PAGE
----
Supervised Consumption Sites

A Nuanced Assessment of the Causal Evidence

Published in: Addiction (2019). doi: 10.1111/add.14747

Posted on on August 06, 2019

by Jonathan P. Caulkins, Bryce Pardo, Beau Kilmer

Background and Aims

Supervised consumption sites (SCS) operate in more than 10 countries. SCS have mostly emerged as a bottom-up response to crises, first to HIV/AIDS and now overdose deaths, in ways that make rigorous evaluation difficult. Opinions vary about how much favorable evidence must accumulate before implementation. Our aim was to assess the nature and quality of evidence on the consequences of implementing SCS.


We reviewed the higher-quality SCS literature, focusing on articles evaluating natural experiments and mathematical modeling studies that estimate costs and benefits. We discuss the evidence through the lens of three types of decision makers and from three intellectual perspectives.


Millions of drug use episodes have been supervised at SCS with no reported overdose deaths; however, uncertainties remain about the magnitude of the population-level effects. The published literature on SCS is large and almost unanimous in its support but limited in nature and the number of sites evaluated. It can also overlook four key distinctions: (1) between outcomes that occur within the facility and possible spillover effects on behavior outside the SCS, (2) between effects of supervising consumption and the effects of other services offered, such as syringe or naloxone distribution, (3) between association and causation, and (4) between effectiveness and the cost-effectiveness of SCS compared to other interventions.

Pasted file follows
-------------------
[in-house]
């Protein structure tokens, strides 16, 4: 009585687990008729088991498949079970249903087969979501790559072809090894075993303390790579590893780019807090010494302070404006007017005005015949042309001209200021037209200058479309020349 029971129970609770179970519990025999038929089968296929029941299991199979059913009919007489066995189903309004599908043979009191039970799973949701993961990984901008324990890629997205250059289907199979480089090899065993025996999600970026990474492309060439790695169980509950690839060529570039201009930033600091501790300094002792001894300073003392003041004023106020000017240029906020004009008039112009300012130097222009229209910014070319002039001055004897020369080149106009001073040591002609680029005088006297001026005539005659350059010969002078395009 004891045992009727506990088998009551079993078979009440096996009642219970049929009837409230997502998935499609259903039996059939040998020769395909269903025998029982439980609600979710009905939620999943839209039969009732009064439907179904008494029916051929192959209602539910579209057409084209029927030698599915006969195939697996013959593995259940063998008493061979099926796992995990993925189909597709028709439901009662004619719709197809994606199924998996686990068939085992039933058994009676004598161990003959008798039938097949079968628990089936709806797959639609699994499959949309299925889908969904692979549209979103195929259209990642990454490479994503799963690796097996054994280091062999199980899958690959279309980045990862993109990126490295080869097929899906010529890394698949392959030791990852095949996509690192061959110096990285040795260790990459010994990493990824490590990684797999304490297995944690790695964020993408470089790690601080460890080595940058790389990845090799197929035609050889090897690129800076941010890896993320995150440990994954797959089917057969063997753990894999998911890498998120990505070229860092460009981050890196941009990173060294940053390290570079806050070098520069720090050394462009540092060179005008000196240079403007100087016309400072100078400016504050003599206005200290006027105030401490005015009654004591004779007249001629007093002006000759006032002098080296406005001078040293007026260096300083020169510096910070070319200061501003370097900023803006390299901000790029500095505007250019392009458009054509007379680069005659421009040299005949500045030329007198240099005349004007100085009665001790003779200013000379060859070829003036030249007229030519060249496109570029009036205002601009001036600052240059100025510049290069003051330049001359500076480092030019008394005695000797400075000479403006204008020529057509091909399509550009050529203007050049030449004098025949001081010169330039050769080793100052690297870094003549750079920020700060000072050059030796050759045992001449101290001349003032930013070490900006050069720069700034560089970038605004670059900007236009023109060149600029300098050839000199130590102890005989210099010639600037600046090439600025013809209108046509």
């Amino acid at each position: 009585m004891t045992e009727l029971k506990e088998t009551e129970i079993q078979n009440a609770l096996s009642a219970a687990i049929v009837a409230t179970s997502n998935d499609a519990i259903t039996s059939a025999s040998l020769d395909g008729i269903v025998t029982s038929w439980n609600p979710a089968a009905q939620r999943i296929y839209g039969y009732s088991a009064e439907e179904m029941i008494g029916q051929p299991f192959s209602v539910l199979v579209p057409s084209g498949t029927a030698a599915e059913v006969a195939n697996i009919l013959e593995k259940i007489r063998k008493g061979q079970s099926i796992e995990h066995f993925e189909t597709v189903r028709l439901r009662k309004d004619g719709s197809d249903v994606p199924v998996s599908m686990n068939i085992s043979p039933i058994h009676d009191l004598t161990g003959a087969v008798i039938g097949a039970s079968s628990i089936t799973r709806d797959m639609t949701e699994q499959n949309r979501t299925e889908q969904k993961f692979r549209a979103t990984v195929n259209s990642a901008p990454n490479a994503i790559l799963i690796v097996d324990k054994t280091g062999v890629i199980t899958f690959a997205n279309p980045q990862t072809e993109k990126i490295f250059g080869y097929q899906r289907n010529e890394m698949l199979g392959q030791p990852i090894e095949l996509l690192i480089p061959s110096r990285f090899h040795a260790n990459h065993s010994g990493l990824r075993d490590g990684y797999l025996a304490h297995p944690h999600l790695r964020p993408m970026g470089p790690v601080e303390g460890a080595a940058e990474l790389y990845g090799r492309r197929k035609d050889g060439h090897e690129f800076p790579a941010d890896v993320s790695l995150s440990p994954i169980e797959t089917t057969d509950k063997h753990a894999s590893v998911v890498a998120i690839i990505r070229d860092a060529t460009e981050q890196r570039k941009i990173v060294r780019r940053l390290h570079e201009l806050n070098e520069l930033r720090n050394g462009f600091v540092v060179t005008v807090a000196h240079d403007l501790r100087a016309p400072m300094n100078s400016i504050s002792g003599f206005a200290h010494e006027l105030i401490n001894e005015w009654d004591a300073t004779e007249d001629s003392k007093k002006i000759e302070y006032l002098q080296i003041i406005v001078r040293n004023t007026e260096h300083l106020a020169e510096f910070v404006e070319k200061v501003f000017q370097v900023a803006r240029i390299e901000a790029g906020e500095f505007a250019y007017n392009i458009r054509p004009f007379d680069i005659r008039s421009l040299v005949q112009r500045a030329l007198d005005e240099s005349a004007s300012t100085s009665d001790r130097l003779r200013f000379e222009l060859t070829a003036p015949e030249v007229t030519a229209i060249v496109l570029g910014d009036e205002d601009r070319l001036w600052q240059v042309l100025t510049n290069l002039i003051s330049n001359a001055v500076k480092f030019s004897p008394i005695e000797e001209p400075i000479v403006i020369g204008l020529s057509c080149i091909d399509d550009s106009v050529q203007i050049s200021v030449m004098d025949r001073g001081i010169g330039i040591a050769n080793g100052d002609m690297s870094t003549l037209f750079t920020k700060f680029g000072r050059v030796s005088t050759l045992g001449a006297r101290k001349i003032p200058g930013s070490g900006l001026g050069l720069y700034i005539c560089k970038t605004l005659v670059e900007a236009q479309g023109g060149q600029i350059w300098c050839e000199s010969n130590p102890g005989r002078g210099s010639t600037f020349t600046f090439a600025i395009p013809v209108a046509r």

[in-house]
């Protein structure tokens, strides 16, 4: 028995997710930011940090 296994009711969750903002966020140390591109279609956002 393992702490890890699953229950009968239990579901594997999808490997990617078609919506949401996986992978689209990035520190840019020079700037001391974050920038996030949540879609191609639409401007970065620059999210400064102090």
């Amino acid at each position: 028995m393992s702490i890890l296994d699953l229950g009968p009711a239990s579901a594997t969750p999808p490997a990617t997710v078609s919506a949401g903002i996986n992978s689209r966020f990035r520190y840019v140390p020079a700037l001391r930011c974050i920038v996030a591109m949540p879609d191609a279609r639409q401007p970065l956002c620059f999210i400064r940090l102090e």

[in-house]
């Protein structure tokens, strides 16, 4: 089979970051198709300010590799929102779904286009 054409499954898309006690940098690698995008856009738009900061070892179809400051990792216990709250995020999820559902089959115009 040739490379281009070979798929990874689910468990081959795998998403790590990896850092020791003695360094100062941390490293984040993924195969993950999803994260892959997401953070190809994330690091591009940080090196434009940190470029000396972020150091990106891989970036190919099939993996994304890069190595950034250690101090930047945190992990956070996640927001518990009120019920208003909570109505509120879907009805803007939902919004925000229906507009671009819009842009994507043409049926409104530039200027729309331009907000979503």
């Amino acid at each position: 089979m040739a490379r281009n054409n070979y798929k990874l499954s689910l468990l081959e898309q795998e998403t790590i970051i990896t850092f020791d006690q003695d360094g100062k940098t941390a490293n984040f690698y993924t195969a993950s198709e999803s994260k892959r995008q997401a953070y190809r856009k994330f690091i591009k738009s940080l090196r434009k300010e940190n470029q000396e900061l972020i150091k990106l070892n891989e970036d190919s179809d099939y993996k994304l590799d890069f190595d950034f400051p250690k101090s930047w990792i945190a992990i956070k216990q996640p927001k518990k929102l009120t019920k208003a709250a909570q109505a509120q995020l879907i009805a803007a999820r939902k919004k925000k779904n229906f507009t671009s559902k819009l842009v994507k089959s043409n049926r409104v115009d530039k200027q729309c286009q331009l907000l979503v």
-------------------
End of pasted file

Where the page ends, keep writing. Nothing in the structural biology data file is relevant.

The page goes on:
The causal evidence for favorable outcomes of supervised consumption sites (SCS) is minimal, but there appears to be little basis for concern about adverse effects. This raises the question of how context and priors can affect how high the bar is set when deciding whether to endorse SCS. The literature also understates distinctions and nuances that need to be appreciated to have a rich understanding of how a range of stakeholders should interpret and apply that evidence to a variety of decisions.

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